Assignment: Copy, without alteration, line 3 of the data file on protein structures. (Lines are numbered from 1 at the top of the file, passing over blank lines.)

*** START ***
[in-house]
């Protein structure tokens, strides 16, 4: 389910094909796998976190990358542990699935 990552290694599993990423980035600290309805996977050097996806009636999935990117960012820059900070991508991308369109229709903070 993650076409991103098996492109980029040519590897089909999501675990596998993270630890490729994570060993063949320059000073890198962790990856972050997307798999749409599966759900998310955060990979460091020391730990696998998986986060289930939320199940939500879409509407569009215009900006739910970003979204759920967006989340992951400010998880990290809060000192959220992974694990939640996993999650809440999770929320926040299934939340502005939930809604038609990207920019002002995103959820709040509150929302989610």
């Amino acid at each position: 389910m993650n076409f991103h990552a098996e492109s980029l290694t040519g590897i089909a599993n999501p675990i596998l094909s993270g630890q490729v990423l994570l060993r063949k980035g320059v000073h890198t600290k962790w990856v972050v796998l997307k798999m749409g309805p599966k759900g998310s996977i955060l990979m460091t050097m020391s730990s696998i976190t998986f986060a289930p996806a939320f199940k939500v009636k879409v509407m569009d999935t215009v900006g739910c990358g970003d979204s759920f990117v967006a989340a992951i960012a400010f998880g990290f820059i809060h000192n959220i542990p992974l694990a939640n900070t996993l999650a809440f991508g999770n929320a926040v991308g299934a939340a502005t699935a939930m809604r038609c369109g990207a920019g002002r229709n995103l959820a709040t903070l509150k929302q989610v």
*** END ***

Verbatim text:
């Amino acid at each position: 389910m993650n076409f991103h990552a098996e492109s980029l290694t040519g590897i089909a599993n999501p675990i596998l094909s993270g630890q490729v990423l994570l060993r063949k980035g320059v000073h890198t600290k962790w990856v972050v796998l997307k798999m749409g309805p599966k759900g998310s996977i955060l990979m460091t050097m020391s730990s696998i976190t998986f986060a289930p996806a939320f199940k939500v009636k879409v509407m569009d999935t215009v900006g739910c990358g970003d979204s759920f990117v967006a989340a992951i960012a400010f998880g990290f820059i809060h000192n959220i542990p992974l694990a939640n900070t996993l999650a809440f991508g999770n929320a926040v991308g299934a939340a502005t699935a939930m809604r038609c369109g990207a920019g002002r229709n995103l959820a709040t903070l509150k929302q989610v």